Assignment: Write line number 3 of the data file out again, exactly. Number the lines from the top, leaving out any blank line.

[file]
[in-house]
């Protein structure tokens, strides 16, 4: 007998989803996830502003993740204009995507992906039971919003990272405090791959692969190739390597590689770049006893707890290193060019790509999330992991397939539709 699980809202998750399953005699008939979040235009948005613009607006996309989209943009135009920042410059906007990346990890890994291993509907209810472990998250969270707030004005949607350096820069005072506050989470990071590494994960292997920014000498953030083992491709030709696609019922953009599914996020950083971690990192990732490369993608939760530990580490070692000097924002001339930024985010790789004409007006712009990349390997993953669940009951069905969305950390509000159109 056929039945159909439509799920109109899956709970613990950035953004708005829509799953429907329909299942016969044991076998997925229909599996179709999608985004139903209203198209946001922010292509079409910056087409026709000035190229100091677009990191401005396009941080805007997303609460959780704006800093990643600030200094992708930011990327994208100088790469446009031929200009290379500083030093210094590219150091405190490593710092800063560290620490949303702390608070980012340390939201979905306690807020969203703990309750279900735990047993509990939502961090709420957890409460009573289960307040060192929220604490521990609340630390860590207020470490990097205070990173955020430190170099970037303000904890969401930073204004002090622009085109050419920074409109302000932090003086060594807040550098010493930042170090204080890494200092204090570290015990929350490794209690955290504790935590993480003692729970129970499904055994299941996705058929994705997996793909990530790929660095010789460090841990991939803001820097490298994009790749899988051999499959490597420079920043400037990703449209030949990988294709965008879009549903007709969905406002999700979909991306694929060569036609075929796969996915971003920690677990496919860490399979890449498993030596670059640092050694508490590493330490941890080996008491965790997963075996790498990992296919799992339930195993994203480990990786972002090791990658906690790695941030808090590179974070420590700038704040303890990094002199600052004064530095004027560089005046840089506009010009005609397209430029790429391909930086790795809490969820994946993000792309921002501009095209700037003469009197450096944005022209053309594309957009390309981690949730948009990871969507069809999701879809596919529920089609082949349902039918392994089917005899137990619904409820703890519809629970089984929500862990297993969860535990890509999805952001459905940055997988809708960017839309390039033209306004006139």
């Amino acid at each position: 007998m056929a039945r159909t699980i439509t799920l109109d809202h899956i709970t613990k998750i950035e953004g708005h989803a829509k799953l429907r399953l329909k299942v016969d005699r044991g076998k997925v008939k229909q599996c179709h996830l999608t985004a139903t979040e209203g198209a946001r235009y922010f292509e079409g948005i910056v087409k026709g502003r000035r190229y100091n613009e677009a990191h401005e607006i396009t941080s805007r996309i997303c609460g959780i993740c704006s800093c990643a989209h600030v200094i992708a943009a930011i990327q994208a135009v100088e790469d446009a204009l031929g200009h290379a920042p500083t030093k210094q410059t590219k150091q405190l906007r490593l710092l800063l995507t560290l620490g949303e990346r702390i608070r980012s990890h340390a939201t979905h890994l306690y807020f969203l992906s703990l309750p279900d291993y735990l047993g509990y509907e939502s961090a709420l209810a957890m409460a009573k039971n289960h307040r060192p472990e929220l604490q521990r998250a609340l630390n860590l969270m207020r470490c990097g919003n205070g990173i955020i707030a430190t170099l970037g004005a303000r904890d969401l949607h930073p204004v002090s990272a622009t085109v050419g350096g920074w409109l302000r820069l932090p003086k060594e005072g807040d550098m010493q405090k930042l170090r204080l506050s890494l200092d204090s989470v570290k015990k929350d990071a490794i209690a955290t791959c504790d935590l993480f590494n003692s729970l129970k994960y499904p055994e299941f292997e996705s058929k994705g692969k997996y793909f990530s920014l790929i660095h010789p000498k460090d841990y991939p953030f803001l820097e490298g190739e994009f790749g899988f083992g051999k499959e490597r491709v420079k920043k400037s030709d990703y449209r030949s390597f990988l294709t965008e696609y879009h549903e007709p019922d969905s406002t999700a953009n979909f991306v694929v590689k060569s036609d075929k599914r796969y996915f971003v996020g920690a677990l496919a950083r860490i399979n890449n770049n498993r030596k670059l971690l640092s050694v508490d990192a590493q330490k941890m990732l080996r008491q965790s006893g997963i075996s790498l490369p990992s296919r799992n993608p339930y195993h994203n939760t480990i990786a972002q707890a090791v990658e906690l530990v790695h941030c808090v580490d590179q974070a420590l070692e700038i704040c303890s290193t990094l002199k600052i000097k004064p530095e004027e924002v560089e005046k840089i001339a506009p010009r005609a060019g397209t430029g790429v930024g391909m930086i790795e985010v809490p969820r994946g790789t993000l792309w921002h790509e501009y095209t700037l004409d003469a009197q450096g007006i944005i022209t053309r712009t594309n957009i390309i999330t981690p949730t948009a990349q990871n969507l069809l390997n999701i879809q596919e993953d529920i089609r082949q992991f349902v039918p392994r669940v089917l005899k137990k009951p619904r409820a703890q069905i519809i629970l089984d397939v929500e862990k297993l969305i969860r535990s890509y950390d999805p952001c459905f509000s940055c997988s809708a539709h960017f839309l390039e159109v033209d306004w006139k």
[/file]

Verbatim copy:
């Amino acid at each position: 007998m056929a039945r159909t699980i439509t799920l109109d809202h899956i709970t613990k998750i950035e953004g708005h989803a829509k799953l429907r399953l329909k299942v016969d005699r044991g076998k997925v008939k229909q599996c179709h996830l999608t985004a139903t979040e209203g198209a946001r235009y922010f292509e079409g948005i910056v087409k026709g502003r000035r190229y100091n613009e677009a990191h401005e607006i396009t941080s805007r996309i997303c609460g959780i993740c704006s800093c990643a989209h600030v200094i992708a943009a930011i990327q994208a135009v100088e790469d446009a204009l031929g200009h290379a920042p500083t030093k210094q410059t590219k150091q405190l906007r490593l710092l800063l995507t560290l620490g949303e990346r702390i608070r980012s990890h340390a939201t979905h890994l306690y807020f969203l992906s703990l309750p279900d291993y735990l047993g509990y509907e939502s961090a709420l209810a957890m409460a009573k039971n289960h307040r060192p472990e929220l604490q521990r998250a609340l630390n860590l969270m207020r470490c990097g919003n205070g990173i955020i707030a430190t170099l970037g004005a303000r904890d969401l949607h930073p204004v002090s990272a622009t085109v050419g350096g920074w409109l302000r820069l932090p003086k060594e005072g807040d550098m010493q405090k930042l170090r204080l506050s890494l200092d204090s989470v570290k015990k929350d990071a490794i209690a955290t791959c504790d935590l993480f590494n003692s729970l129970k994960y499904p055994e299941f292997e996705s058929k994705g692969k997996y793909f990530s920014l790929i660095h010789p000498k460090d841990y991939p953030f803001l820097e490298g190739e994009f790749g899988f083992g051999k499959e490597r491709v420079k920043k400037s030709d990703y449209r030949s390597f990988l294709t965008e696609y879009h549903e007709p019922d969905s406002t999700a953009n979909f991306v694929v590689k060569s036609d075929k599914r796969y996915f971003v996020g920690a677990l496919a950083r860490i399979n890449n770049n498993r030596k670059l971690l640092s050694v508490d990192a590493q330490k941890m990732l080996r008491q965790s006893g997963i075996s790498l490369p990992s296919r799992n993608p339930y195993h994203n939760t480990i990786a972002q707890a090791v990658e906690l530990v790695h941030c808090v580490d590179q974070a420590l070692e700038i704040c303890s290193t990094l002199k600052i000097k004064p530095e004027e924002v560089e005046k840089i001339a506009p010009r005609a060019g397209t430029g790429v930024g391909m930086i790795e985010v809490p969820r994946g790789t993000l792309w921002h790509e501009y095209t700037l004409d003469a009197q450096g007006i944005i022209t053309r712009t594309n957009i390309i999330t981690p949730t948009a990349q990871n969507l069809l390997n999701i879809q596919e993953d529920i089609r082949q992991f349902v039918p392994r669940v089917l005899k137990k009951p619904r409820a703890q069905i519809i629970l089984d397939v929500e862990k297993l969305i969860r535990s890509y950390d999805p952001c459905f509000s940055c997988s809708a539709h960017f839309l390039e159109v033209d306004w006139k």